This video examines what will happen to crops as Earth's temperature rises and soils dry out because of changing climate.

This video features residents of Shishmaref, Alaska, plus environmental journalist Elizabeth Kolbert and scientist John Holdren, exploring the human impacts of global climate change.

In this video, the mountain pine beetle problem is explained by two scientists. Their research investigates the beetle and how climate change is hastening its spread.

In this video, students learn that the Exxon Valdez oil spill in Alaska in 1989 was not the sole cause of the decline of species in the local ecosystem. Rather, an explanation is posited for why some animal populations were already in decline when the spill occurred. Many of these animals share a common food: the sand lance, a fish whose populations have shrunk with the steady rise in ocean temperature that began in the late 1970s.

This video is accompanied by supporting materials including background essay and discussion questions. The focus is on changes happening to permafrost in the Arctic landscape, with Alaska Native peoples and Western scientists discussing both the causes of thawing and its impact on the ecosystem. The video shows the consequences of erosion, including mudslides and inland lakes being drained of water. An Inuit expresses his uncertainty about the ultimate effect this will have on his community and culture.

This interactive shows the extent of the killing of lodgepole pine trees in western Canada. The spread of pine beetle throughout British Columbia has devastated the lodgepole pine forests there. This animation shows the spread of the beetle and the increasing numbers of trees affected from 1999-2008 and predicts the spread up until 2015.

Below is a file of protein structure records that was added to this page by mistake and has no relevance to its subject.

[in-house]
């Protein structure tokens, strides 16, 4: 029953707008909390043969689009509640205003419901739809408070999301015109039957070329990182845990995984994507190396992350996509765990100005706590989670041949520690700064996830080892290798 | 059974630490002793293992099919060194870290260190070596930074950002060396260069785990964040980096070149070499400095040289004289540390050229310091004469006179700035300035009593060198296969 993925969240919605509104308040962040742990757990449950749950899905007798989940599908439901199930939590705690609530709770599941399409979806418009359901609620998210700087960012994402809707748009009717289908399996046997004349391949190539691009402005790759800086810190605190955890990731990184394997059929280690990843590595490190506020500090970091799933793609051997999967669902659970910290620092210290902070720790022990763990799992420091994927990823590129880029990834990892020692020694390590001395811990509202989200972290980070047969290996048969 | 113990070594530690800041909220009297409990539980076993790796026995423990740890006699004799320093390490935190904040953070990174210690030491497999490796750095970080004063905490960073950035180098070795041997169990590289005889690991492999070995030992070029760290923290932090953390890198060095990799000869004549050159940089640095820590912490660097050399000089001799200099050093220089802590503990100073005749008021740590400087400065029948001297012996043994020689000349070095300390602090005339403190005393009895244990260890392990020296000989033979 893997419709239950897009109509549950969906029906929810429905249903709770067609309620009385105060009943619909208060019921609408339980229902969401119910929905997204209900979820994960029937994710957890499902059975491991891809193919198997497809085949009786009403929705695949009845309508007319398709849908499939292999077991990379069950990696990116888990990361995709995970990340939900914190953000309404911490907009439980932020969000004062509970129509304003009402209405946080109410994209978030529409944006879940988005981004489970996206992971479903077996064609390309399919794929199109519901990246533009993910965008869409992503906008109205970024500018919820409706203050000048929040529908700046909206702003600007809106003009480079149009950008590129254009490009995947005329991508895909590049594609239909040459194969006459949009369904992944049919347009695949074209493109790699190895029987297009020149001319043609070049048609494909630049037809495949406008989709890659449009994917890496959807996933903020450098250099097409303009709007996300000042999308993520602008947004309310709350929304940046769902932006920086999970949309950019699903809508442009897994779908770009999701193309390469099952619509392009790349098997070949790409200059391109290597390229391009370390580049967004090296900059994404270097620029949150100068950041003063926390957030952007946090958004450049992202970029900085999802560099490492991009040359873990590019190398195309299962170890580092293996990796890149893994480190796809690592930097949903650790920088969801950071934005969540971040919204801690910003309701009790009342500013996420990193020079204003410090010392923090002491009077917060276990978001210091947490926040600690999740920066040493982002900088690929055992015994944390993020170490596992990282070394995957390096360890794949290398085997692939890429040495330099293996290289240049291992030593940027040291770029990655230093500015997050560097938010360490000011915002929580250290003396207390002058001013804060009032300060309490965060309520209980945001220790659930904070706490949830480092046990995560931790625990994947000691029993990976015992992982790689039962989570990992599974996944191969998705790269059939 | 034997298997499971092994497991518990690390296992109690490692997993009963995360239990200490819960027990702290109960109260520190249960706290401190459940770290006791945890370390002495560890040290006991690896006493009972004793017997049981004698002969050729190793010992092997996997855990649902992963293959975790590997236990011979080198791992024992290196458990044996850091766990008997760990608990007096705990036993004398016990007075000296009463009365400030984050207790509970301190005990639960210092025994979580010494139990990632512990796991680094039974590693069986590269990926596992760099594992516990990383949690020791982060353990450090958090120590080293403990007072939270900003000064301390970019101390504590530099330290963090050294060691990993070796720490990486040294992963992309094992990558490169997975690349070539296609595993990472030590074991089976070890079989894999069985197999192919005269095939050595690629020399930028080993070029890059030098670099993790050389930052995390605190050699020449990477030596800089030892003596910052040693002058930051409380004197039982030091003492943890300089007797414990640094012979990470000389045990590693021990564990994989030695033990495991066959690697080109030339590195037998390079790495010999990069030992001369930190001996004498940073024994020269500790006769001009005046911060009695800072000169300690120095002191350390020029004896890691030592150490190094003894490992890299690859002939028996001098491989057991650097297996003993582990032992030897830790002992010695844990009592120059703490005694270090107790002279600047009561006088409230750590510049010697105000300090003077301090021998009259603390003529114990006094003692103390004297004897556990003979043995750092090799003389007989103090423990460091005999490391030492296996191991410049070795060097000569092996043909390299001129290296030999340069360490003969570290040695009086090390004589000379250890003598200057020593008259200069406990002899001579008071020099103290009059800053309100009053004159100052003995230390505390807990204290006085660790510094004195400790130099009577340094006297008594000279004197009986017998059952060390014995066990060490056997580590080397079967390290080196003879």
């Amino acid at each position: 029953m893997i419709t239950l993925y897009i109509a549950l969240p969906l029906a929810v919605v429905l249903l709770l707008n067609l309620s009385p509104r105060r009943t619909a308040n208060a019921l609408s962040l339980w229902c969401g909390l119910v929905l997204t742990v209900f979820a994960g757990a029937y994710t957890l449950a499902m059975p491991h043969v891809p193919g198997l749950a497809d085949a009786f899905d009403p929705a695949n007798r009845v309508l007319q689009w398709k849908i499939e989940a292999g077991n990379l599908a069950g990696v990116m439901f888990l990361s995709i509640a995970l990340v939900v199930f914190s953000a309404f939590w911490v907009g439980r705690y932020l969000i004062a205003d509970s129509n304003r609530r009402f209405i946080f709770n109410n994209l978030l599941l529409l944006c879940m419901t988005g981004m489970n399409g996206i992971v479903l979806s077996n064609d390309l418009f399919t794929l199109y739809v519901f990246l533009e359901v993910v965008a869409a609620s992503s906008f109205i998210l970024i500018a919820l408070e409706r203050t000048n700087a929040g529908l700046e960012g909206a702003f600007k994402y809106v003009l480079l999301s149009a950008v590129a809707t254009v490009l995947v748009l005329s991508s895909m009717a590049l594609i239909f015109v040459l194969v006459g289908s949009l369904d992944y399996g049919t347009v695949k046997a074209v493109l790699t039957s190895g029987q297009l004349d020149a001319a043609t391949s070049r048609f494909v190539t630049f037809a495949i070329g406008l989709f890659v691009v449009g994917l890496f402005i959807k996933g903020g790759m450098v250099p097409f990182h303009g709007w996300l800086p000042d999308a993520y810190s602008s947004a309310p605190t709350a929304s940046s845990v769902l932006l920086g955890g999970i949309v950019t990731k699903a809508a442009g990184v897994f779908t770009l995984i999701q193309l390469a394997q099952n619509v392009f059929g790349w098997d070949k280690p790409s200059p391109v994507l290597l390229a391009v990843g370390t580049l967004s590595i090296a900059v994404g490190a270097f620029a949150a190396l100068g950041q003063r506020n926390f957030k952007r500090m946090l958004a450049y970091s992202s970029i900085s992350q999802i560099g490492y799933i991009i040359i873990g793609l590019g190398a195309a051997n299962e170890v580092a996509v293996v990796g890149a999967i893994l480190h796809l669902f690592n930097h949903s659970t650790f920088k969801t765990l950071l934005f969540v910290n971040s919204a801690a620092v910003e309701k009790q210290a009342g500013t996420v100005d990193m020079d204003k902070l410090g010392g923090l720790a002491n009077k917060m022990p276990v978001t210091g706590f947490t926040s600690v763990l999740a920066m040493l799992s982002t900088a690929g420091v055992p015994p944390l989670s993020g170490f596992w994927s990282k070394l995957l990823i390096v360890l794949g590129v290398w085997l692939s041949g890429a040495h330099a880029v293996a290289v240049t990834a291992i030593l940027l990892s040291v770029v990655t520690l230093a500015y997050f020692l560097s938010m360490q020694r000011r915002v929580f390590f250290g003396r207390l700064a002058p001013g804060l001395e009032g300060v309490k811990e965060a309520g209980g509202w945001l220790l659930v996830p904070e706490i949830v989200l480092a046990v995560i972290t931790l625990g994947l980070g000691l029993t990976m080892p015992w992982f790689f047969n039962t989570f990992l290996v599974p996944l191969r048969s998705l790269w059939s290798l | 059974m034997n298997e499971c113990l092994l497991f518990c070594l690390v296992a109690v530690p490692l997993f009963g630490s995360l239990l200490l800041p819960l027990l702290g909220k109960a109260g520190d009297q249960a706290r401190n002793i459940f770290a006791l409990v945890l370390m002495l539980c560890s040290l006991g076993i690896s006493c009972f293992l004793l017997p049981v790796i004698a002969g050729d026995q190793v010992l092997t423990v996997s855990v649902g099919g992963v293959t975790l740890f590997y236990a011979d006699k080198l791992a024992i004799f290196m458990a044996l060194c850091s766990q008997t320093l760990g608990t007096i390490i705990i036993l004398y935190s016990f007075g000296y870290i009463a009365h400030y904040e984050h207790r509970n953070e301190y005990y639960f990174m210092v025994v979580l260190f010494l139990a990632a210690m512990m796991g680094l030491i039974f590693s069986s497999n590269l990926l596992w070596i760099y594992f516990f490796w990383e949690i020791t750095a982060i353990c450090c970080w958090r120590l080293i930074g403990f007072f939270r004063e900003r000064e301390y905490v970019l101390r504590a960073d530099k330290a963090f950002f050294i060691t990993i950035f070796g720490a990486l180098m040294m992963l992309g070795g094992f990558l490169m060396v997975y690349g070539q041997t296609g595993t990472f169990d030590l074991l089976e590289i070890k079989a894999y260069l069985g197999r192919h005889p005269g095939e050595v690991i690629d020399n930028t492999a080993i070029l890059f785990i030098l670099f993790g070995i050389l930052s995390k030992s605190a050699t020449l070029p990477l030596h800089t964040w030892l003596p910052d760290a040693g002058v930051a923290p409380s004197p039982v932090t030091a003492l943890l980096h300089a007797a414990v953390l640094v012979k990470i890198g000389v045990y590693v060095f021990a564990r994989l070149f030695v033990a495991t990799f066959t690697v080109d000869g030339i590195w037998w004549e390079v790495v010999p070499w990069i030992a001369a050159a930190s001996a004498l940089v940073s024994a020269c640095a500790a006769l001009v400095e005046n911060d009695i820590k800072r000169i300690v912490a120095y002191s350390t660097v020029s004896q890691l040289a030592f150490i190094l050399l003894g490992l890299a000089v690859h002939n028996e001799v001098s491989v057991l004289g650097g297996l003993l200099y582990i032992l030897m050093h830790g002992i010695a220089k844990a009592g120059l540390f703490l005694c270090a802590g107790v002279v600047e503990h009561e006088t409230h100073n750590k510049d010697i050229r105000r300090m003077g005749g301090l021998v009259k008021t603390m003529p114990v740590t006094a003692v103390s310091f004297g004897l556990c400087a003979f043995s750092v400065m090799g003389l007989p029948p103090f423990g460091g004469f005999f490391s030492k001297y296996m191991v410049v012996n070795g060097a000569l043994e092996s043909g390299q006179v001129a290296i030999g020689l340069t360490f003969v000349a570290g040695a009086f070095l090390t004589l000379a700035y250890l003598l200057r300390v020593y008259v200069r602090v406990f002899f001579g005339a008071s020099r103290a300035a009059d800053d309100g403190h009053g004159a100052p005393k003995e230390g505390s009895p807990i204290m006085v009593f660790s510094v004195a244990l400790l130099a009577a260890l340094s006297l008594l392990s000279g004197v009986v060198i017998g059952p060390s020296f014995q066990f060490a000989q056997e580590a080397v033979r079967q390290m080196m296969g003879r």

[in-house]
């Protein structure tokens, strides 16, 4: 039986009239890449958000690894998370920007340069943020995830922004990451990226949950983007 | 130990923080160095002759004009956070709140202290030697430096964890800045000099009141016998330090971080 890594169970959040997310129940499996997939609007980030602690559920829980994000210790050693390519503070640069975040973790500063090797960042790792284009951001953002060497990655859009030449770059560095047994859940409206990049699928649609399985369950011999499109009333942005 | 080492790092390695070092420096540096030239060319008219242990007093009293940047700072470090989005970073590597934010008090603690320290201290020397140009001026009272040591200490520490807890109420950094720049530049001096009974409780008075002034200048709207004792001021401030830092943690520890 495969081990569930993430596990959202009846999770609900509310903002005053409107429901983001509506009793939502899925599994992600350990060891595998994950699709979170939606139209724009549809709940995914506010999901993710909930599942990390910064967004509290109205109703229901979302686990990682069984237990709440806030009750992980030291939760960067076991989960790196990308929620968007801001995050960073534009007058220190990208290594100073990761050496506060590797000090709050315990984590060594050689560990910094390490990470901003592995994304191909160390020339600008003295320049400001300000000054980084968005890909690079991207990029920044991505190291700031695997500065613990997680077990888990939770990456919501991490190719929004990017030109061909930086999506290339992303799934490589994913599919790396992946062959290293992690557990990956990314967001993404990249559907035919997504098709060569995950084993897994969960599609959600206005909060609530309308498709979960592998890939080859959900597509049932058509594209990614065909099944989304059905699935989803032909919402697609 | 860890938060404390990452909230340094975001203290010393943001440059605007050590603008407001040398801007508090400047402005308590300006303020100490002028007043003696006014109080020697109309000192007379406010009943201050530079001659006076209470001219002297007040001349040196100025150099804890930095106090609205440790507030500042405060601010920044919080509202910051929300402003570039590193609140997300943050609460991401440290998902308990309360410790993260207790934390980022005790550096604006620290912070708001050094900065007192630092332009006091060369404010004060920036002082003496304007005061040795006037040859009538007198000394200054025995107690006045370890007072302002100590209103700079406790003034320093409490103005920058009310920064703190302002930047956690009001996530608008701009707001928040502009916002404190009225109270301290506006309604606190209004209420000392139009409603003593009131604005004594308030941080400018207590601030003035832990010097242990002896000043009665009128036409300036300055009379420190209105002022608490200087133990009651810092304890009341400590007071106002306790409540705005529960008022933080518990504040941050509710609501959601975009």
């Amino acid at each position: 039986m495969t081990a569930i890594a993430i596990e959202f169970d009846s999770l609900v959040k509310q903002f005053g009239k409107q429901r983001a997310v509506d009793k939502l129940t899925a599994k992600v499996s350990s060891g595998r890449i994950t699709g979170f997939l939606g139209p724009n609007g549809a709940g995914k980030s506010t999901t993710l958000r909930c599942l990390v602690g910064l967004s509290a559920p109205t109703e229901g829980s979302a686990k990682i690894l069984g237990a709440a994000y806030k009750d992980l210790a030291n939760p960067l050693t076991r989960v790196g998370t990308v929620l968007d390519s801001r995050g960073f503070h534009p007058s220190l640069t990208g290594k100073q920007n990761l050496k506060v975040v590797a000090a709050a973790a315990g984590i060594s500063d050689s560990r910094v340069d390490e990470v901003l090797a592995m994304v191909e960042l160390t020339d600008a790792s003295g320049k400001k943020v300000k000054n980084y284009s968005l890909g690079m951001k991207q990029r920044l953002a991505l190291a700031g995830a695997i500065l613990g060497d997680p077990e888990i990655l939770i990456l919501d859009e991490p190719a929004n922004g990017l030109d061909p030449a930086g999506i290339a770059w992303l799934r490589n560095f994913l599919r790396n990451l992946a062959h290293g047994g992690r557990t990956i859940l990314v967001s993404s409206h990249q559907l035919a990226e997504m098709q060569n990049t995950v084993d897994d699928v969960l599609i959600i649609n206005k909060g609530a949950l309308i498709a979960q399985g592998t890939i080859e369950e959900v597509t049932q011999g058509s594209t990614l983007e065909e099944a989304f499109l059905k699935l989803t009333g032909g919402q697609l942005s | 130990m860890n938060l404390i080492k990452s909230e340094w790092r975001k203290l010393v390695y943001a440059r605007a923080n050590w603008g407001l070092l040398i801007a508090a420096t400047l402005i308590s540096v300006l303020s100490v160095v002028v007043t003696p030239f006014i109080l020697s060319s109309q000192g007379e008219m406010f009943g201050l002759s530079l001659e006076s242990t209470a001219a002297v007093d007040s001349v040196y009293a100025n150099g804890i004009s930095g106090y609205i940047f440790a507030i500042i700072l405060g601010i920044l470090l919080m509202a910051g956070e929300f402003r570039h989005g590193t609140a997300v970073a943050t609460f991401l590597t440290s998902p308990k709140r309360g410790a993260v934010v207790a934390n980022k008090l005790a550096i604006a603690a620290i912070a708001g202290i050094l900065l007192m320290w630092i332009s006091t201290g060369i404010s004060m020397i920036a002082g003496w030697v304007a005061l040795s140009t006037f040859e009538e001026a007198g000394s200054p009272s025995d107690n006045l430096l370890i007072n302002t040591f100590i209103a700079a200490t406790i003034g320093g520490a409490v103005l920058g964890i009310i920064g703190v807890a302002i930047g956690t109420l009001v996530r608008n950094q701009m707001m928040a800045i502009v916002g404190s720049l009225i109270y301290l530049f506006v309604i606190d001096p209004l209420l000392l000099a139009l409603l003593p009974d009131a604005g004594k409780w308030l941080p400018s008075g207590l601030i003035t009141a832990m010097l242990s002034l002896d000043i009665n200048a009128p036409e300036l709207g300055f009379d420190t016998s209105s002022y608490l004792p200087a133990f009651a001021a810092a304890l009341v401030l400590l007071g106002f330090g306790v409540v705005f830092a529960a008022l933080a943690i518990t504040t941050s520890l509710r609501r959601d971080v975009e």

In this video a scientist explains how DNA extracted from ancient tree remains provides insights about how trees/plants have adapted, over time, to changes in CO2 in the atmosphere. Her lab research investigates changes in plant genotypes under experimental conditions that simulate potential changes in CO2 levels in the future.

This narrated slide show gives a brief overview of coral biology and how coral reefs are in danger from pollution, ocean temperature change, ocean acidification, and climate change. In addition, scientists discuss how taking cores from corals yields information on past changes in ocean temperature.

A sequence of five short animated videos that explain the properties of carbon in relationship to global warming, narrated by Robert Krulwich from NPR.

This simulation was created by a student for students based on the Gaia Theory using the simulation of Daisyworld. Students will learn the concept of albedo and be able to discuss implications of changes in the system.

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